There is much written about myths that transcend cultures. Myths begin as stories, shared around fires and tables, on laps and in circles, passed from one generation to the next. Myths are often about super beings, gods, heroes and heroines and journeys. They come from the Greeks and from indigenous people across continents, from before anyone wrote them down. They are powerful. They help explain things, events or human situations, and they give meaning to life, culture and ritual. We need such stories. They teach values and morals. They reach us deep inside and offer to explain our circumstance and help us move forward.
Marketing is a form of storytelling as well. According to Jonah Sachs, it was around WWI “American political leaders of the time practically begged marketers to step in. As a result, the marketer went from a product pitchman to a major player in our cultural destiny” (p.64). It is our human affinity for story telling that marketers study. The success of a public relations person or an advertising person is determined by how well the story captures the rest of us. It is through advertising story we move from one style of clothing to another, from one type of decorating to another, from one brand of technology to another, from one model of car to another, from one public official to another. They artfully create a story that we want to be a part of...and we buy into it.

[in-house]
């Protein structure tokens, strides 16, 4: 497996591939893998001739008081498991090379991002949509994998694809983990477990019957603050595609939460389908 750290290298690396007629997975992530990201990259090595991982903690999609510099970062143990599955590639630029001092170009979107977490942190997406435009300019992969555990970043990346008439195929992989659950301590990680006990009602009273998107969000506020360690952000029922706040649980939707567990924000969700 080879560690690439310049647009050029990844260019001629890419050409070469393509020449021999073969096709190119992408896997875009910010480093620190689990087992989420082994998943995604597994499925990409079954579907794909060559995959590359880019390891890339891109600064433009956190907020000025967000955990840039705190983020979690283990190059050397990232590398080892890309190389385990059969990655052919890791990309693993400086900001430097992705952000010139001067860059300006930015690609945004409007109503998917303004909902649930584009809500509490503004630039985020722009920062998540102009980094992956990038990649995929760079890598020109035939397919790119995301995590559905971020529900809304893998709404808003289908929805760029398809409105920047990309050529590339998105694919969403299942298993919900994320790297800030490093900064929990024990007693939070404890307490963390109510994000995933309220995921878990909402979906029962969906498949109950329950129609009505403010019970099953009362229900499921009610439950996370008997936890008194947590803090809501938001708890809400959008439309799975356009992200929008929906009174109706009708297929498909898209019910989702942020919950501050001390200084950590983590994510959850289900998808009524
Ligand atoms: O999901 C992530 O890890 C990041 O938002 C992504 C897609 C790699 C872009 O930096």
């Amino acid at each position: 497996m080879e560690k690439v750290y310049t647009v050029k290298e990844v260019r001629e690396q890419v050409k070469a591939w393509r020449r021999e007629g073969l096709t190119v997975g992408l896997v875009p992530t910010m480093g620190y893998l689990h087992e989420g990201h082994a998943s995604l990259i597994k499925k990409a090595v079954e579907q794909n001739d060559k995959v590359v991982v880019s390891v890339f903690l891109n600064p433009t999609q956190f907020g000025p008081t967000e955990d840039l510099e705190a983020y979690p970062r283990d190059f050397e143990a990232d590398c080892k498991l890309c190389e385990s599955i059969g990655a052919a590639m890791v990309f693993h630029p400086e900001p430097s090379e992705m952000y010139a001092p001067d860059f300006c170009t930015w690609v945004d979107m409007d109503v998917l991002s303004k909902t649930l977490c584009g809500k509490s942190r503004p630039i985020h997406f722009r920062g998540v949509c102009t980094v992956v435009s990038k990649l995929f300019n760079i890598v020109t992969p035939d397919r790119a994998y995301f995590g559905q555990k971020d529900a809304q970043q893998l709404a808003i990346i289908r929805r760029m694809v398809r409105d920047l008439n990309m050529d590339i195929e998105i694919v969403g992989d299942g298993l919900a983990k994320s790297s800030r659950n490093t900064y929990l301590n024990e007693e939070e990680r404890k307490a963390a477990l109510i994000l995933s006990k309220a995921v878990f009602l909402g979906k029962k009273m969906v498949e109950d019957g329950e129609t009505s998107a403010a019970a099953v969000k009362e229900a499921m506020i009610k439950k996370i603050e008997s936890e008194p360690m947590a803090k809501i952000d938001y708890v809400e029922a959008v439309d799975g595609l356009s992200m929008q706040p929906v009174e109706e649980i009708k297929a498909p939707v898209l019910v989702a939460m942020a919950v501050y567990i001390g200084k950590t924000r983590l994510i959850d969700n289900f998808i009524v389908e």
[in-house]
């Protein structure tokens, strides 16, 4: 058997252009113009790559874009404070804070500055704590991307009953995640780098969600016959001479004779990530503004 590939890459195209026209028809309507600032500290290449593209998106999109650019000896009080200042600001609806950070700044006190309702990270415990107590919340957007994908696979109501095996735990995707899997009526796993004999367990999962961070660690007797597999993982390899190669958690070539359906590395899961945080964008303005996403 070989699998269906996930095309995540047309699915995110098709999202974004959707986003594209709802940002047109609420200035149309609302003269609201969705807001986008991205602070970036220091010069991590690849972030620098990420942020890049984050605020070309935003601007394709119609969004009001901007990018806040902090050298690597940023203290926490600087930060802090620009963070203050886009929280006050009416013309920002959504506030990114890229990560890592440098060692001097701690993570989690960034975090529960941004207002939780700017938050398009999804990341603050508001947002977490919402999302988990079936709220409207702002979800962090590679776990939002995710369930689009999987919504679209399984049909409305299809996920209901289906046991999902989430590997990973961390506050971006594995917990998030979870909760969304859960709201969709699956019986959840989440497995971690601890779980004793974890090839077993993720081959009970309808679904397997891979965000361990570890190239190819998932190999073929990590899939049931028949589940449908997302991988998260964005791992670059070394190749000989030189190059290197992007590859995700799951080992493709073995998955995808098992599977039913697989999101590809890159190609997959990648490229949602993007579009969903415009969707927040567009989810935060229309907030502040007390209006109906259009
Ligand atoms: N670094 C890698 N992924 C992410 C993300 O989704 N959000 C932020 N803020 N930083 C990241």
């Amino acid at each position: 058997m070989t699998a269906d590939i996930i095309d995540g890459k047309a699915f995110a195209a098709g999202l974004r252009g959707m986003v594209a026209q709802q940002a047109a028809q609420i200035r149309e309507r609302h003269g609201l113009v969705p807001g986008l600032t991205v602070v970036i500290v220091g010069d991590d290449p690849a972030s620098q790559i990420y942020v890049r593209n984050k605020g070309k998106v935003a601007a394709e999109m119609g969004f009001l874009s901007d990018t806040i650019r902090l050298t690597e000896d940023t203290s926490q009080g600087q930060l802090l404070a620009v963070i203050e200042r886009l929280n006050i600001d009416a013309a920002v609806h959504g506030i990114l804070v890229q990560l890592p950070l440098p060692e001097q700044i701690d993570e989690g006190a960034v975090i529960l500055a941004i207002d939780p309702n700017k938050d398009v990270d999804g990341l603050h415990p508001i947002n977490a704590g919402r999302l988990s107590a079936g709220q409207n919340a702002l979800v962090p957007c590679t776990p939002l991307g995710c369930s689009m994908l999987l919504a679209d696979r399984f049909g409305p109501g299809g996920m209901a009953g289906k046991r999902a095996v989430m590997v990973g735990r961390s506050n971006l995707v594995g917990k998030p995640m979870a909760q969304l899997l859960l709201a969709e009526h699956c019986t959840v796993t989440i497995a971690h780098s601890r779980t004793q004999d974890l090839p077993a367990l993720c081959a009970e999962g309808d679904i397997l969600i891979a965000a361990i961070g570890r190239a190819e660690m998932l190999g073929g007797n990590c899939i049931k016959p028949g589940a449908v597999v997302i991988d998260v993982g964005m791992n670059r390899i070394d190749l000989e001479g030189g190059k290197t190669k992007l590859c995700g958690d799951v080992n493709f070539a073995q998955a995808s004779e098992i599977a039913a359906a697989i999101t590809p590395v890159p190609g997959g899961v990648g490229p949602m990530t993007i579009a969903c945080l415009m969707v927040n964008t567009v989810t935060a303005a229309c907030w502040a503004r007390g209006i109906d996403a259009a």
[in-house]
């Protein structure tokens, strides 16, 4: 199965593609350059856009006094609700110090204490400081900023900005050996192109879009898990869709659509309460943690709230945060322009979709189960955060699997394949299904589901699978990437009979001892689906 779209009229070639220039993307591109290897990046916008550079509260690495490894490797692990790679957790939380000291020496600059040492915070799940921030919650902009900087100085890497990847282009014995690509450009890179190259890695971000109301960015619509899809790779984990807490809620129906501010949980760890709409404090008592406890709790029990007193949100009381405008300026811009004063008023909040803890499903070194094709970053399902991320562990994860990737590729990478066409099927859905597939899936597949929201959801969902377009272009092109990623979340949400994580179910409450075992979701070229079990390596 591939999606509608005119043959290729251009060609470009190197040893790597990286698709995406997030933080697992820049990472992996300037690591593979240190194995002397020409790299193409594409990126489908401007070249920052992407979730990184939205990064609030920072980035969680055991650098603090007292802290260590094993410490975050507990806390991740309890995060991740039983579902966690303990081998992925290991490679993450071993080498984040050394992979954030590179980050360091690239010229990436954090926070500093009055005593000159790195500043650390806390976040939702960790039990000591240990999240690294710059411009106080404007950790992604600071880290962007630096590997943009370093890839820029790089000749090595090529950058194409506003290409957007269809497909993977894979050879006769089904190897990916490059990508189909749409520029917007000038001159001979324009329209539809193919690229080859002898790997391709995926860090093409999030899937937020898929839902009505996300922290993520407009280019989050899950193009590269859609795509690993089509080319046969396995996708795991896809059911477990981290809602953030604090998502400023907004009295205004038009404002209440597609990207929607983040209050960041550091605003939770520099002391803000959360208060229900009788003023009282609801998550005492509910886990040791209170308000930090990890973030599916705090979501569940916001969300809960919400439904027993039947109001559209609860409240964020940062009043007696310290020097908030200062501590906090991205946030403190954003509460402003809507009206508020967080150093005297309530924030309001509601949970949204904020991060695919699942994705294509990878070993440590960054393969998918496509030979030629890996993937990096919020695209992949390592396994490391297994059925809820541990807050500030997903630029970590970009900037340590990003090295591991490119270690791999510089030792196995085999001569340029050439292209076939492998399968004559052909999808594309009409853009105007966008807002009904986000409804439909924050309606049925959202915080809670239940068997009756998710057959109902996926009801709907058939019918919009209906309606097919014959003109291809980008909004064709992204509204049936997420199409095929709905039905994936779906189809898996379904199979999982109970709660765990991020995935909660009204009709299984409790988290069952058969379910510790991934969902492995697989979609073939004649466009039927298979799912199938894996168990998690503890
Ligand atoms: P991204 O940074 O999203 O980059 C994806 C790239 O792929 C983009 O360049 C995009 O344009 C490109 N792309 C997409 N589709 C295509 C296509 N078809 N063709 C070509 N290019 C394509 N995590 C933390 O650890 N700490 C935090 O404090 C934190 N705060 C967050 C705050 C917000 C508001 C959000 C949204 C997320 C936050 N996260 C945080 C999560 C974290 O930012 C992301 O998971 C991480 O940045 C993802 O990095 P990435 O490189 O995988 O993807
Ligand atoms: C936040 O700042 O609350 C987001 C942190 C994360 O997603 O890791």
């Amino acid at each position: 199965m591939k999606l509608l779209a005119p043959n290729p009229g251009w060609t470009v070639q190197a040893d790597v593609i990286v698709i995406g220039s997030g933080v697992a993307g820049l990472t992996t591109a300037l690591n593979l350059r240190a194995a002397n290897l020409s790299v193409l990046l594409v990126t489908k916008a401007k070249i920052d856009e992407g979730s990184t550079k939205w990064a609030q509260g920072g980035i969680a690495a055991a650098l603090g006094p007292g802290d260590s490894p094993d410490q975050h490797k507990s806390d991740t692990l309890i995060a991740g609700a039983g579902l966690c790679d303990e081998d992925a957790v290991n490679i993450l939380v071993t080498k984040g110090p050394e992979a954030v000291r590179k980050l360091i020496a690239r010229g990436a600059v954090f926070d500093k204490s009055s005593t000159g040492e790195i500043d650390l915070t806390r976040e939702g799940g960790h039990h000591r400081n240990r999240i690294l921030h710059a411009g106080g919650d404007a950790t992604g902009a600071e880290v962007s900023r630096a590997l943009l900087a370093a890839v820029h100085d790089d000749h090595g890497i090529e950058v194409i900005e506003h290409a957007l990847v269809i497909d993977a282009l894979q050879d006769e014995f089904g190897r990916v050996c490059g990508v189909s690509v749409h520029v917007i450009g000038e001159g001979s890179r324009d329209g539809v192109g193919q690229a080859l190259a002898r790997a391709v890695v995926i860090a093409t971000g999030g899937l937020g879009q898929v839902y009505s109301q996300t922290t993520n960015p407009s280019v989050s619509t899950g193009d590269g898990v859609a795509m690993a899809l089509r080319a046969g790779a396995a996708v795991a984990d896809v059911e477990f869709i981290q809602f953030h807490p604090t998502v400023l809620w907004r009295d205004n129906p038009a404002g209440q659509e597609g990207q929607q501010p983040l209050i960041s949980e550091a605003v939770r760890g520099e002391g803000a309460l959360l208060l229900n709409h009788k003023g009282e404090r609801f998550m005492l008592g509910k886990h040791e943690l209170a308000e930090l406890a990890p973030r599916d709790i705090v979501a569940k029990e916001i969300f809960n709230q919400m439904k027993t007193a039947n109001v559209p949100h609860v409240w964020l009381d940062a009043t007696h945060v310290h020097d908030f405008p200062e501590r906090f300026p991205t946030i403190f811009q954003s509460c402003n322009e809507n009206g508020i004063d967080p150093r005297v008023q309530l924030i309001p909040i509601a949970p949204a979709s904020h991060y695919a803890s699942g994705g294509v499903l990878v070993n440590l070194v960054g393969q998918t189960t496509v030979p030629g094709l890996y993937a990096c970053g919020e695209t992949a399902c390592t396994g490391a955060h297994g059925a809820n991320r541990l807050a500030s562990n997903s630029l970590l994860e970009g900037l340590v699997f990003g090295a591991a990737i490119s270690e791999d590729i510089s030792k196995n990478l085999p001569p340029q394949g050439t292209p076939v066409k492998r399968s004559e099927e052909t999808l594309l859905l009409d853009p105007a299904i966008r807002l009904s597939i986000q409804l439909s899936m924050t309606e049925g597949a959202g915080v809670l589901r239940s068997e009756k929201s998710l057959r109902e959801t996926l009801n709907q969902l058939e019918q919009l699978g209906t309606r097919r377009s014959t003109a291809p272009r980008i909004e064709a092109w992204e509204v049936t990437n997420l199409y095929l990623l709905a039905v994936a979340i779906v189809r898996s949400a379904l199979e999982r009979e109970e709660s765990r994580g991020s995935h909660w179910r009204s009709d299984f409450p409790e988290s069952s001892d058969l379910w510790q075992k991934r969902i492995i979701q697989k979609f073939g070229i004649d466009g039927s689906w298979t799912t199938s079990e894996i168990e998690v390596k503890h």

Do you remember taking a story telling class as you prepared to become a leader? We didn’t. But, leaders must become better storytellers, or they need to budget for those who can tell our stories.
Here is an example of a storytelling gap. On page 10 of the first section of a local newspaper, near the end of the obituaries, is an article entitled “3-D printing grows in region.” The article lists the locations of 3D printers in the area that are now available for local businesses to “work and play and test and prototype and experiment and train.” Note what comes mid article. Quoting a local library director, “The main reason the library bought the 3-D printer was to engage teens and cultivate their interest in science, technology, engineering and math, the so-called STEM disciplines.”
There is really good news here. The community libraries are supporting the STEM initiatives of the local schools. And, the library is thoughtful about teens and their needs. But, the transformative, curricular power of STEM and our story telling is captured in the phrase “so-called STEM disciplines”. Science, technology, engineering and math ARE the STEM disciplines, thus the acronym STEM. If we mean for STEM to cause a systemic change in our work and in the educational experience of students, we must protect it from being labeled as just the current educational phase. WE need to cultivate a deeper understanding and tell a better story.
In our ongoing research about STEM and its relationship to teaching and learning, we have found evidence of misunderstandings about where these subjects belong in our schools and why. We have found a misunderstanding about how a STEM program shift means that the arts and social sciences will be excluded. But, most alarmingly, we are finding a widening gap about the value of STEM and the reasons for its existence in our schools.